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self-reflection“Let’s do what works and make sure none of our children start the race of life already behind,” President Obama urged Americans in his State of the Union address Feb. 12, 2013.  Each year our politicians take time to reflect on progress, change, and evaluate what needs to happen for America to grow and thrive.  We as educators must take the time for this important reflection in our classrooms as well.  As we finish the first semester, come back from Christmas break, and start down the path to the end of the school year it is important to take time to reflect on your teaching, lessons, students, and attitude in the classroom.

Thinking about your thinking (metacognition) is an important Habit of Mind and something we are taught to include in our lesson plans.  However, in our too busy schedules it is easy to skip this step of teaching.  When I began teaching I would often jot notes to myself on the bottom of lessons.  I included things that went well and I wanted to be sure and do again as well as things that bombed and what I thought had gone wrong.  The notes are not as important as the time spent reflecting and making adjustments.  As I continued teaching this became part of my internal procedure.  I am now able to change a lesson half way through implementation when the standards are not getting across or I am getting the blank stares of underwhelmed or overwhelmed brains.  I do not, however, make the time I did in the beginning to reflect.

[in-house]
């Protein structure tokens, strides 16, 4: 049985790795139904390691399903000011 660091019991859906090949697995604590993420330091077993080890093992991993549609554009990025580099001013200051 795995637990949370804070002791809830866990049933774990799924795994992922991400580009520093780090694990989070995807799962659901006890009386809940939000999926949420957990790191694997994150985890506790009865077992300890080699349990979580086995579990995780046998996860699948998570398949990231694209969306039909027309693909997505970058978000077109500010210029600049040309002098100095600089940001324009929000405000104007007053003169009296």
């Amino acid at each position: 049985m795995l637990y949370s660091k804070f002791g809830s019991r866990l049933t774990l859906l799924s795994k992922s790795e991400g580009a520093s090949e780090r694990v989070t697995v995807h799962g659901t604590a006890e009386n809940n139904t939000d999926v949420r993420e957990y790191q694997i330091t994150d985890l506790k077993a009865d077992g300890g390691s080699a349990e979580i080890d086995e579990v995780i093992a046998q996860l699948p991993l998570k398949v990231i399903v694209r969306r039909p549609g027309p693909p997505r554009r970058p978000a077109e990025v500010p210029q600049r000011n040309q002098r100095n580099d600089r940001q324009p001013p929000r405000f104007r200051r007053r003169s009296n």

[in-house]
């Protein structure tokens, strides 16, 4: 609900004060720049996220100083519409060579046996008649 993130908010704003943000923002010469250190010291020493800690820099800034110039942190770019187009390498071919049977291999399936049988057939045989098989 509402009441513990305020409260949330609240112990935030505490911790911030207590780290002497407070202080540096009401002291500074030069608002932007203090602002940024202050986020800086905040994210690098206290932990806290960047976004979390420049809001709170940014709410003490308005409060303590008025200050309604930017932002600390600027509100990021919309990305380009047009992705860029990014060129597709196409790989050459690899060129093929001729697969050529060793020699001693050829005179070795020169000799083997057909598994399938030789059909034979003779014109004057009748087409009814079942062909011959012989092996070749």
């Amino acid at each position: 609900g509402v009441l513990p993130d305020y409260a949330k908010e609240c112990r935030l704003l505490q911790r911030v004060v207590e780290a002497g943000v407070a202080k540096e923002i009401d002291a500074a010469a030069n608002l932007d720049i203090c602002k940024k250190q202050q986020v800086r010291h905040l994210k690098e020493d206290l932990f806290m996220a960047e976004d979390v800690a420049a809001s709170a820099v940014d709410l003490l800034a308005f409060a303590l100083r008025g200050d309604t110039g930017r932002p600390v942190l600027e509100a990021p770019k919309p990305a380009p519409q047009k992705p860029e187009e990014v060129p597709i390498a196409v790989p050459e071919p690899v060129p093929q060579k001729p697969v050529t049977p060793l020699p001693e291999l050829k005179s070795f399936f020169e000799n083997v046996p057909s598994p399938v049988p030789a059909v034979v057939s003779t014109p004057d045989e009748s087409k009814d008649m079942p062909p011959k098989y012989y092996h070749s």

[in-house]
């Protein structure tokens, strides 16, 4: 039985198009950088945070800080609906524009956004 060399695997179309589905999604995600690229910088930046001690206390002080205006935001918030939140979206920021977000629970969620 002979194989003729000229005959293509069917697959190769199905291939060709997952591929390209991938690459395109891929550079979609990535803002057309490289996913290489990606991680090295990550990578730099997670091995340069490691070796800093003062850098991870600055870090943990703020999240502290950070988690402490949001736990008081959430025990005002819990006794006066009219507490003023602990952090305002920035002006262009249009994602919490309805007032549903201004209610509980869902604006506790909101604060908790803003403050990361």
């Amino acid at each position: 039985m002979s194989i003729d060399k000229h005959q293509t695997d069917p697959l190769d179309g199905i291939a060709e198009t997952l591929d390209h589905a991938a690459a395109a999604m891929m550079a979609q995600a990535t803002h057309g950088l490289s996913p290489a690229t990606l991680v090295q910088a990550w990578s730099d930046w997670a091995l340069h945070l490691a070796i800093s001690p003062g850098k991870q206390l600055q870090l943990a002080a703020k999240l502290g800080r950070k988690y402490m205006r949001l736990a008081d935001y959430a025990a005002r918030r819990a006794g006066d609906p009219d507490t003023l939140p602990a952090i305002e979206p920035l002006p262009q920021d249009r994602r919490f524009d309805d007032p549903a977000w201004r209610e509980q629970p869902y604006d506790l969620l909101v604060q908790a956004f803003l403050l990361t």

Reflecting is no longer a daily occurrence as it once was in my teaching, but there are times in the school year I still find myself reflecting: conferences, before state assessments, and at the end of the school year.  The hustle of gathering evidence and completing grade cards at conference time can be stressful, but I always find it refreshing to look at the growth and progress of my students.  There is always a moment during this paper process that I find something from a student and get a smile, we did this!  We made great progress!  We made a small step!  It is important as an educator to reflect from your end too.  What has been accomplished this quarter?  What were your goals for the quarter?  What projects have you not completed?  What happened?  Will you do it this quarter?  Next year?  What one new thing did you want to try?  Did you?  How did it go or why didn’t you try it? 

It is also a good practice to have your students reflect.  I have fourth graders write letters to their parents explaining the things they have enjoyed, what they have learned, and what goals they are still working on.  Talking with parents gives me a refreshing look at what my students are doing, especially those students I feel I am not reaching.  This form of reflection allows me to see the needs of my students and therefore know what teaching needs to happen next.  During your parent teacher conferences be sure to keep a list of the successes and the goals you have yet to meet.  This will help you make a plan to reach those goals.